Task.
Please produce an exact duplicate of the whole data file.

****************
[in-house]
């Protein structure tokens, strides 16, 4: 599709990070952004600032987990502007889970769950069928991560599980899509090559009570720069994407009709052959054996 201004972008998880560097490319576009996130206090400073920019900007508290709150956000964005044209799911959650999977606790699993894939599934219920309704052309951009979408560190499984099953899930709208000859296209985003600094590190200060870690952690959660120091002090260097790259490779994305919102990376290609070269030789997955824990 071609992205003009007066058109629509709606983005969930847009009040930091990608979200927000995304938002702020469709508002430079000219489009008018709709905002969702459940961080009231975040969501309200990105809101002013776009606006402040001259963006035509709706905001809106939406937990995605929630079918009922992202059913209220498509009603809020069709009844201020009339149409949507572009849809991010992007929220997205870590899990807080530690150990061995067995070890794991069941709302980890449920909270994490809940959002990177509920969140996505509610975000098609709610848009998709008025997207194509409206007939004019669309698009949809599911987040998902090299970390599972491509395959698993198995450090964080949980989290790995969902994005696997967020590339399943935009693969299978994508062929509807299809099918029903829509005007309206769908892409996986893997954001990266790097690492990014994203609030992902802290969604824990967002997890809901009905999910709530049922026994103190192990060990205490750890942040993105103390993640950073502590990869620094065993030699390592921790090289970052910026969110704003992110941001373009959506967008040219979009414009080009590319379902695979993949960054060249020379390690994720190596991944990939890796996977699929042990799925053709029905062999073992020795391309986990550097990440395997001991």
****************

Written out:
[in-house]
């Protein structure tokens, strides 16, 4: 599709990070952004600032987990502007889970769950069928991560599980899509090559009570720069994407009709052959054996 201004972008998880560097490319576009996130206090400073920019900007508290709150956000964005044209799911959650999977606790699993894939599934219920309704052309951009979408560190499984099953899930709208000859296209985003600094590190200060870690952690959660120091002090260097790259490779994305919102990376290609070269030789997955824990 071609992205003009007066058109629509709606983005969930847009009040930091990608979200927000995304938002702020469709508002430079000219489009008018709709905002969702459940961080009231975040969501309200990105809101002013776009606006402040001259963006035509709706905001809106939406937990995605929630079918009922992202059913209220498509009603809020069709009844201020009339149409949507572009849809991010992007929220997205870590899990807080530690150990061995067995070890794991069941709302980890449920909270994490809940959002990177509920969140996505509610975000098609709610848009998709008025997207194509409206007939004019669309698009949809599911987040998902090299970390599972491509395959698993198995450090964080949980989290790995969902994005696997967020590339399943935009693969299978994508062929509807299809099918029903829509005007309206769908892409996986893997954001990266790097690492990014994203609030992902802290969604824990967002997890809901009905999910709530049922026994103190192990060990205490750890942040993105103390993640950073502590990869620094065993030699390592921790090289970052910026969110704003992110941001373009959506967008040219979009414009080009590319379902695979993949960054060249020379390690994720190596991944990939890796996977699929042990799925053709029905062999073992020795391309986990550097990440395997001991």